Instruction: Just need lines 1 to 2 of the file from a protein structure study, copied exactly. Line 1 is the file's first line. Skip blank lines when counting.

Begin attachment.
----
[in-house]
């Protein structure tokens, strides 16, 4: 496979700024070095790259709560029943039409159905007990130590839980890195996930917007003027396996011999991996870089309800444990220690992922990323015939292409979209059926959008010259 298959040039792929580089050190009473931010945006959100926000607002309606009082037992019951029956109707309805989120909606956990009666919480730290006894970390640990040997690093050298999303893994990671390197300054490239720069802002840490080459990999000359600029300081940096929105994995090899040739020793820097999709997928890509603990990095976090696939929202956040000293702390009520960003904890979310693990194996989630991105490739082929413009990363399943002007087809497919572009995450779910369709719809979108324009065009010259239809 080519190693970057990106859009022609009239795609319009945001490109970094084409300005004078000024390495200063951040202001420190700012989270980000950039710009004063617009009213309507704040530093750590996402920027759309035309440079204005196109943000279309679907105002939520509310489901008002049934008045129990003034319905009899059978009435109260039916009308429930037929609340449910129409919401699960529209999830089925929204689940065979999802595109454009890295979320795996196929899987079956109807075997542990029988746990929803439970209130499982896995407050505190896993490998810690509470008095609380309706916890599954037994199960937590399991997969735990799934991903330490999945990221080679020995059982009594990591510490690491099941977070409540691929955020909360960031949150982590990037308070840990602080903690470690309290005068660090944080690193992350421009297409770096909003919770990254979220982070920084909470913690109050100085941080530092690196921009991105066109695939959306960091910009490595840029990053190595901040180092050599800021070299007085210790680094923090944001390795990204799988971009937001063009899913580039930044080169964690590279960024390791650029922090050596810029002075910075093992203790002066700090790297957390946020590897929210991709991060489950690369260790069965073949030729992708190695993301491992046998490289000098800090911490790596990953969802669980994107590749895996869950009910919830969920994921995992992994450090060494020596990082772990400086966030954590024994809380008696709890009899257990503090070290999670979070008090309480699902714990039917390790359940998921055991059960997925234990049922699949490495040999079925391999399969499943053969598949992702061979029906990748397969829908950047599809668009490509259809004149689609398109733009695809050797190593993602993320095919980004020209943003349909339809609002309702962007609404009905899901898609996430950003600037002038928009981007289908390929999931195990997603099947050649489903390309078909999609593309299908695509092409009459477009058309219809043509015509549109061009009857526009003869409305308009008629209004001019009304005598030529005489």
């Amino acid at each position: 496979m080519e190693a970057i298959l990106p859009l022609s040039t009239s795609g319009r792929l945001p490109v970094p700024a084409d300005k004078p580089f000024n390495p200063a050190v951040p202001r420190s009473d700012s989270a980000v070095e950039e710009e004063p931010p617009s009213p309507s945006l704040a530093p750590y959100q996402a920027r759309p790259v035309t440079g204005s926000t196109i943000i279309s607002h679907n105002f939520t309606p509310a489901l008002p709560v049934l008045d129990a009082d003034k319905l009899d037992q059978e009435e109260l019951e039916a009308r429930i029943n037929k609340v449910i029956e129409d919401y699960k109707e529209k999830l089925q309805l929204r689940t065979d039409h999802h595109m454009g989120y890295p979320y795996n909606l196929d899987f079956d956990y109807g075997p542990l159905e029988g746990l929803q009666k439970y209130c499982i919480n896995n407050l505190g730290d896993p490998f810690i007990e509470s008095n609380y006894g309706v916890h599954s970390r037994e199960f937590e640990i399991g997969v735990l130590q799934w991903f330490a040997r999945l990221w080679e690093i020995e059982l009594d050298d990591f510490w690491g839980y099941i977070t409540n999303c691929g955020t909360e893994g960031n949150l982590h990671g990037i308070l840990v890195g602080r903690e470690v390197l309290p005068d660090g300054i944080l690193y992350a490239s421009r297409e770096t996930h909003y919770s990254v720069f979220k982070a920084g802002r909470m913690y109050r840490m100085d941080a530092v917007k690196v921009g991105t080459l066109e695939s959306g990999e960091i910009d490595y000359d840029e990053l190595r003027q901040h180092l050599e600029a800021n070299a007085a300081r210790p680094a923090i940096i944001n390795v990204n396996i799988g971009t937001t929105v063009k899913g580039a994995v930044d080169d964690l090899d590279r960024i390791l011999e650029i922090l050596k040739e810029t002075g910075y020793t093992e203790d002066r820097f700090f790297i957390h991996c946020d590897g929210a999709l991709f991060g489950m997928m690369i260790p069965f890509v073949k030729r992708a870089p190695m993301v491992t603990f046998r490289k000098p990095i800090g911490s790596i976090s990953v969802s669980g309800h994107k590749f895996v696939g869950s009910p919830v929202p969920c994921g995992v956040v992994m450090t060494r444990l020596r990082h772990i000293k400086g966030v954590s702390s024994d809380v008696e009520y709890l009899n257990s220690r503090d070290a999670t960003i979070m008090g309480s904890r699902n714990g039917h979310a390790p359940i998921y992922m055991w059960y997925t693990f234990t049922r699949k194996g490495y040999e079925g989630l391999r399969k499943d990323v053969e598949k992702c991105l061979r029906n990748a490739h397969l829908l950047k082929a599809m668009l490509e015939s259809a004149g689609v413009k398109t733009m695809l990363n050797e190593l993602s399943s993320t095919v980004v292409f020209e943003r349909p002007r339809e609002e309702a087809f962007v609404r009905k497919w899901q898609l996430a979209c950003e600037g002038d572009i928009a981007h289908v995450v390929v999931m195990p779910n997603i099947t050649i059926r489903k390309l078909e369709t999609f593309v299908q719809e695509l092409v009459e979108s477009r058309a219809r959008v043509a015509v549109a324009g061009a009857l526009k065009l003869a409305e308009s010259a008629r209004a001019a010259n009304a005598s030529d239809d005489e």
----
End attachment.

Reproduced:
[in-house]
């Protein structure tokens, strides 16, 4: 496979700024070095790259709560029943039409159905007990130590839980890195996930917007003027396996011999991996870089309800444990220690992922990323015939292409979209059926959008010259 298959040039792929580089050190009473931010945006959100926000607002309606009082037992019951029956109707309805989120909606956990009666919480730290006894970390640990040997690093050298999303893994990671390197300054490239720069802002840490080459990999000359600029300081940096929105994995090899040739020793820097999709997928890509603990990095976090696939929202956040000293702390009520960003904890979310693990194996989630991105490739082929413009990363399943002007087809497919572009995450779910369709719809979108324009065009010259239809 080519190693970057990106859009022609009239795609319009945001490109970094084409300005004078000024390495200063951040202001420190700012989270980000950039710009004063617009009213309507704040530093750590996402920027759309035309440079204005196109943000279309679907105002939520509310489901008002049934008045129990003034319905009899059978009435109260039916009308429930037929609340449910129409919401699960529209999830089925929204689940065979999802595109454009890295979320795996196929899987079956109807075997542990029988746990929803439970209130499982896995407050505190896993490998810690509470008095609380309706916890599954037994199960937590399991997969735990799934991903330490999945990221080679020995059982009594990591510490690491099941977070409540691929955020909360960031949150982590990037308070840990602080903690470690309290005068660090944080690193992350421009297409770096909003919770990254979220982070920084909470913690109050100085941080530092690196921009991105066109695939959306960091910009490595840029990053190595901040180092050599800021070299007085210790680094923090944001390795990204799988971009937001063009899913580039930044080169964690590279960024390791650029922090050596810029002075910075093992203790002066700090790297957390946020590897929210991709991060489950690369260790069965073949030729992708190695993301491992046998490289000098800090911490790596990953969802669980994107590749895996869950009910919830969920994921995992992994450090060494020596990082772990400086966030954590024994809380008696709890009899257990503090070290999670979070008090309480699902714990039917390790359940998921055991059960997925234990049922699949490495040999079925391999399969499943053969598949992702061979029906990748397969829908950047599809668009490509259809004149689609398109733009695809050797190593993602993320095919980004020209943003349909339809609002309702962007609404009905899901898609996430950003600037002038928009981007289908390929999931195990997603099947050649489903390309078909999609593309299908695509092409009459477009058309219809043509015509549109061009009857526009003869409305308009008629209004001019009304005598030529005489």